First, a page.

NEW YORK (GenomeWeb News) – A team of researchers from the J. Craig Venter Institute has created the first synthetic organellar genome, using a method called isothermal DNA assembly to construct a synthetic mouse mitochondrial genome from hundreds of overlapping oligonucleotides.
The work, published online yesterday in Nature Methods, is the latest in a series of synthetic biology achievements by the group.
JCVI researchers reported in Science in 2008 that they had put together four Mycoplasma genitalium quarter genomes in Escherichia coli and yeast to create the first synthetic genome, dubbed M. genitalium JCVI-1.0. They later tweaked this process, showing that they could assemble the synthetic M. genitalium genome in a single step in yeast.
And earlier this year the team took another step toward synthetic life when they made a synthetic M. mycoides genome, transplanted it into another bacterial species, M. capricolum, and showed that these transplanted cells were functional and could self-replicate.
For the latest study, the researchers turned their attention to a smaller genome, the 16,299 base mitochondrial genome from mice, which they assembled using the isothermal assembly method.
The strategy relies on a short incubation at one temperature with a trio of enzymes: Phusion polymerase, Taq ligase, and T5 exonuclease, lead author Daniel Gibson, a synthetic biology and bioenergy researcher at the Venter Institute, told GenomeWeb Daily News in an e-mail message.
The method can be used for assembling either single- or double-stranded DNA, he explained, and cuts out many of the steps usually needed for DNA synthesis and assembly.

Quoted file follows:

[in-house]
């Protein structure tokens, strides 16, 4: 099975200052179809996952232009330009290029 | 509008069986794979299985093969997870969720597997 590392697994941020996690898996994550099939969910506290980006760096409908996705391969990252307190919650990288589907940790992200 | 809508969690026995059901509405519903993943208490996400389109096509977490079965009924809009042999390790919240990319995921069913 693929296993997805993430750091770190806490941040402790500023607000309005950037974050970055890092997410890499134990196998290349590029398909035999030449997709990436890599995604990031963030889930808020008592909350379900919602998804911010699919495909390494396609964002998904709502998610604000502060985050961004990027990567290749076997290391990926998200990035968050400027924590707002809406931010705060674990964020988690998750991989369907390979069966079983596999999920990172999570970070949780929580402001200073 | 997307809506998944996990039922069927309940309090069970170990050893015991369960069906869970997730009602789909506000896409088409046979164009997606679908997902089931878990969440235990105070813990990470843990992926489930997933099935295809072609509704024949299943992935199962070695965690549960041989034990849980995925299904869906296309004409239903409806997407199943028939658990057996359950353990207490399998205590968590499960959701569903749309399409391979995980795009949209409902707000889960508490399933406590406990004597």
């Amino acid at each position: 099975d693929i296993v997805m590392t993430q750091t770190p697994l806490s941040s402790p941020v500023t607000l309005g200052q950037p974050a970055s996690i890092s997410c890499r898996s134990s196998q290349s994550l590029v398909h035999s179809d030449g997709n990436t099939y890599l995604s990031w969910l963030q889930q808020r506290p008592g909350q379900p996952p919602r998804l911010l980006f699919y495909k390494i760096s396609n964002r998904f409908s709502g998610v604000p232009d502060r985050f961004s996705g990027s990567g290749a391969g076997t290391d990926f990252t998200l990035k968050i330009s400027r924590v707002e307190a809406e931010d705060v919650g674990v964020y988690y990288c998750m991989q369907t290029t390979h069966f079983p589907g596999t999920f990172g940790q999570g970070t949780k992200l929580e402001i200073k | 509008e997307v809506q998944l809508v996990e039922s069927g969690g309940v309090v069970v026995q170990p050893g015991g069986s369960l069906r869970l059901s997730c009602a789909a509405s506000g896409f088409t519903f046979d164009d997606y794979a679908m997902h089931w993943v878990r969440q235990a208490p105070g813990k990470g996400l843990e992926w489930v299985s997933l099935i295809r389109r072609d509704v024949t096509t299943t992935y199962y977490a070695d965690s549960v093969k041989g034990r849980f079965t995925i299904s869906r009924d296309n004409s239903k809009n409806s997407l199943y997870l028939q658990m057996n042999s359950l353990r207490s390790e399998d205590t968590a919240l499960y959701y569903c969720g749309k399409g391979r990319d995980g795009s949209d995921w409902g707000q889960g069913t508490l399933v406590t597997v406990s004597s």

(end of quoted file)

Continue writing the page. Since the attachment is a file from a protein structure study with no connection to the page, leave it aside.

"Because the method is so simple and robust, and only requires a few steps, it can be automated," Gibson noted. "The method is carried out in vitro and does not necessarily require cloning steps into a host organism."
For the mouse mitochondrial genome, the team put together 600 oligomers, each 60 base pairs long, that had been made by Integrated DNA Technologies.
After joining these bits of DNA together through a series of sub-assembly steps, the researchers created a complete mitochondrial genome sequence that was cloned into E. coli and assessed by sequencing.
The researchers have not yet tested the functionality of the synthetic mouse mitochondrial genome, but Gibson said they intend to do such experiments in the future.
"Cultured mouse cells that contain various mitochondrial genome deficiencies do not undergo aerobic respiration," he said. "We need to find a way to get the synthetic mouse mitochondrial genome into mitochondria so that the deficiencies can be rescued. Selecting for the ability of these cells to now undergo aerobic respiration would be one way to test for the functionality of the synthetic genome."
And since mitochondrial deficiencies are thought to contribute to several important human diseases — from diabetes and cancer to blindness and deafness — such synthetic biology studies could potentially provide hints about engineering related drug or gene therapies, Gibson explained. He noted that the team is also pursuing synthetic biology-based strategies for faster and more efficient biofuel, pharmaceutical, and vaccine production.
"Synthetic biologists are synthesizing and expressing genetic elements to provide a sustainable means for producing desirable products, such as new and improved drugs, vaccines, biosensors, bioremediation tools, food ingredients, cosmetics and industrial compounds," the researchers concluded. "[W]e provide widely applicable procedures for constructing these genetic elements from synthetic DNA oligonucleotides."